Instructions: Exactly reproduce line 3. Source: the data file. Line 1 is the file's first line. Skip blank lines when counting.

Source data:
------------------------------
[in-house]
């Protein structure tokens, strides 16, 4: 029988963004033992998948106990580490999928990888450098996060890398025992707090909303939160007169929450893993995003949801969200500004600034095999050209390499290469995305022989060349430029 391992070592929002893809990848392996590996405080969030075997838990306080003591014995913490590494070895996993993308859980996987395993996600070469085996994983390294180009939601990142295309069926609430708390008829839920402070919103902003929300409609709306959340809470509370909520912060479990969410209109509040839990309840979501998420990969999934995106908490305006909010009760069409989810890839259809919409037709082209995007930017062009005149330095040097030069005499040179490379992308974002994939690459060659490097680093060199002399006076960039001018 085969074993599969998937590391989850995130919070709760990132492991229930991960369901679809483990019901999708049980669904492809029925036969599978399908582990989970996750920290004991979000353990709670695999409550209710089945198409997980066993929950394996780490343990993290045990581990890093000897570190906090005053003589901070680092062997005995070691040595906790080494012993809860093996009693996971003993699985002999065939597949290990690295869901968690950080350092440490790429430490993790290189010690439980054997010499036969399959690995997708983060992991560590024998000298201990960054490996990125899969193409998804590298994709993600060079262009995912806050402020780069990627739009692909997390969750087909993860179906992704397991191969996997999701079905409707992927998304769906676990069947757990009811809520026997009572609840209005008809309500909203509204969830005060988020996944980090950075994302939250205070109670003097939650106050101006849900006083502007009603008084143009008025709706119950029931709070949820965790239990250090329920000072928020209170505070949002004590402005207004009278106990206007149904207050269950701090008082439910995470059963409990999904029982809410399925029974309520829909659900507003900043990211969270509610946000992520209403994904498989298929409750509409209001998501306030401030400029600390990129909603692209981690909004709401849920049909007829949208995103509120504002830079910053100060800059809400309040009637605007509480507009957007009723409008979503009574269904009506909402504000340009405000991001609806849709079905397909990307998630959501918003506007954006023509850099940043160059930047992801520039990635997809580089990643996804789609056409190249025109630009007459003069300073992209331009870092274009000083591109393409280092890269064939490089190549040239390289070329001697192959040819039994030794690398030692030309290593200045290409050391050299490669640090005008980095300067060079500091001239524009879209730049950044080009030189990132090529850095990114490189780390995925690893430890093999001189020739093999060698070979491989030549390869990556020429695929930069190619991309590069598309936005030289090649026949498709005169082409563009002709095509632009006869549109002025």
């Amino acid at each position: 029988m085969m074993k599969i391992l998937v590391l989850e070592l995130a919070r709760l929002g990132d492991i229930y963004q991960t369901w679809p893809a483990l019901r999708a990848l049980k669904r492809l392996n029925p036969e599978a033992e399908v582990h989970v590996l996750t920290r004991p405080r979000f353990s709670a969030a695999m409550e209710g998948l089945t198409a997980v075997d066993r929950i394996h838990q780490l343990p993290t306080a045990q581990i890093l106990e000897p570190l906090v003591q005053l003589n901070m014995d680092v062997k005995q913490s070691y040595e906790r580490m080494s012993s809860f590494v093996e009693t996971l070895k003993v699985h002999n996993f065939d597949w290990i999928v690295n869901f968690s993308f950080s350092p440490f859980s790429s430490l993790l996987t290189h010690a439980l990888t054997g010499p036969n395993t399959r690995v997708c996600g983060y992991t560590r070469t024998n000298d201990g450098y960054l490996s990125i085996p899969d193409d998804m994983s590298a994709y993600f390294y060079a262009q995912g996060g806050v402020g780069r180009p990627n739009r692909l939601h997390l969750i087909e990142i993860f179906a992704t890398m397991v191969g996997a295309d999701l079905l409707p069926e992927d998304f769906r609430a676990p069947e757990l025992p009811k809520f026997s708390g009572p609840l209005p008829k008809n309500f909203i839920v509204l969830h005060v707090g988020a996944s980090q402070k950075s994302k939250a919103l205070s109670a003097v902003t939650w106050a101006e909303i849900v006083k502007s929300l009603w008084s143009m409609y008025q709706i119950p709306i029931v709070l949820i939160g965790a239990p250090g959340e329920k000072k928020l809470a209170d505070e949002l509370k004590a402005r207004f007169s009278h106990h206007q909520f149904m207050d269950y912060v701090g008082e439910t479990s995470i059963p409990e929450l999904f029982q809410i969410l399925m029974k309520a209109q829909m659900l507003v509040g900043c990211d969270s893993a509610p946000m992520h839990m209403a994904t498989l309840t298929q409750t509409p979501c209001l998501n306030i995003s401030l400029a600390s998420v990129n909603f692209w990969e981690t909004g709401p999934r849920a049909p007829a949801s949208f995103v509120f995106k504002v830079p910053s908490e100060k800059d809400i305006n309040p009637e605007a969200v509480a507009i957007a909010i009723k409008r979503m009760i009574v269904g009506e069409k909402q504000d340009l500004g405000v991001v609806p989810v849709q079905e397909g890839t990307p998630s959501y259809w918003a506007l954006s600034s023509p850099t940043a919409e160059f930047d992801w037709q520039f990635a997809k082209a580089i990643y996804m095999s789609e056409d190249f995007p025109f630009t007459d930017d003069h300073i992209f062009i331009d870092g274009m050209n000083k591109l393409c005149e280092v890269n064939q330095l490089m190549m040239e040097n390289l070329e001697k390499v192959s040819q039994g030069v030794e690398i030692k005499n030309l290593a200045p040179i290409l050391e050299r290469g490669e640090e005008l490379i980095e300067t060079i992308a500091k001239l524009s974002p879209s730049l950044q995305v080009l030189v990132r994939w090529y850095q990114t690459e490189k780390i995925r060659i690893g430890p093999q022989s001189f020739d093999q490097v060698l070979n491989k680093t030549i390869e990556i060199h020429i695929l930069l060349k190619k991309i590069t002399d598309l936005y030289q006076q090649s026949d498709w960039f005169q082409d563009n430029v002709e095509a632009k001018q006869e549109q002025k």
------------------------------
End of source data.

């Amino acid at each position: 029988m085969m074993k599969i391992l998937v590391l989850e070592l995130a919070r709760l929002g990132d492991i229930y963004q991960t369901w679809p893809a483990l019901r999708a990848l049980k669904r492809l392996n029925p036969e599978a033992e399908v582990h989970v590996l996750t920290r004991p405080r979000f353990s709670a969030a695999m409550e209710g998948l089945t198409a997980v075997d066993r929950i394996h838990q780490l343990p993290t306080a045990q581990i890093l106990e000897p570190l906090v003591q005053l003589n901070m014995d680092v062997k005995q913490s070691y040595e906790r580490m080494s012993s809860f590494v093996e009693t996971l070895k003993v699985h002999n996993f065939d597949w290990i999928v690295n869901f968690s993308f950080s350092p440490f859980s790429s430490l993790l996987t290189h010690a439980l990888t054997g010499p036969n395993t399959r690995v997708c996600g983060y992991t560590r070469t024998n000298d201990g450098y960054l490996s990125i085996p899969d193409d998804m994983s590298a994709y993600f390294y060079a262009q995912g996060g806050v402020g780069r180009p990627n739009r692909l939601h997390l969750i087909e990142i993860f179906a992704t890398m397991v191969g996997a295309d999701l079905l409707p069926e992927d998304f769906r609430a676990p069947e757990l025992p009811k809520f026997s708390g009572p609840l209005p008829k008809n309500f909203i839920v509204l969830h005060v707090g988020a996944s980090q402070k950075s994302k939250a919103l205070s109670a003097v902003t939650w106050a101006e909303i849900v006083k502007s929300l009603w008084s143009m409609y008025q709706i119950p709306i029931v709070l949820i939160g965790a239990p250090g959340e329920k000072k928020l809470a209170d505070e949002l509370k004590a402005r207004f007169s009278h106990h206007q909520f149904m207050d269950y912060v701090g008082e439910t479990s995470i059963p409990e929450l999904f029982q809410i969410l399925m029974k309520a209109q829909m659900l507003v509040g900043c990211d969270s893993a509610p946000m992520h839990m209403a994904t498989l309840t298929q409750t509409p979501c209001l998501n306030i995003s401030l400029a600390s998420v990129n909603f692209w990969e981690t909004g709401p999934r849920a049909p007829a949801s949208f995103v509120f995106k504002v830079p910053s908490e100060k800059d809400i305006n309040p009637e605007a969200v509480a507009i957007a909010i009723k409008r979503m009760i009574v269904g009506e069409k909402q504000d340009l500004g405000v991001v609806p989810v849709q079905e397909g890839t990307p998630s959501y259809w918003a506007l954006s600034s023509p850099t940043a919409e160059f930047d992801w037709q520039f990635a997809k082209a580089i990643y996804m095999s789609e056409d190249f995007p025109f630009t007459d930017d003069h300073i992209f062009i331009d870092g274009m050209n000083k591109l393409c005149e280092v890269n064939q330095l490089m190549m040239e040097n390289l070329e001697k390499v192959s040819q039994g030069v030794e690398i030692k005499n030309l290593a200045p040179i290409l050391e050299r290469g490669e640090e005008l490379i980095e300067t060079i992308a500091k001239l524009s974002p879209s730049l950044q995305v080009l030189v990132r994939w090529y850095q990114t690459e490189k780390i995925r060659i690893g430890p093999q022989s001189f020739d093999q490097v060698l070979n491989k680093t030549i390869e990556i060199h020429i695929l930069l060349k190619k991309i590069t002399d598309l936005y030289q006076q090649s026949d498709w960039f005169q082409d563009n430029v002709e095509a632009k001018q006869e549109q002025k």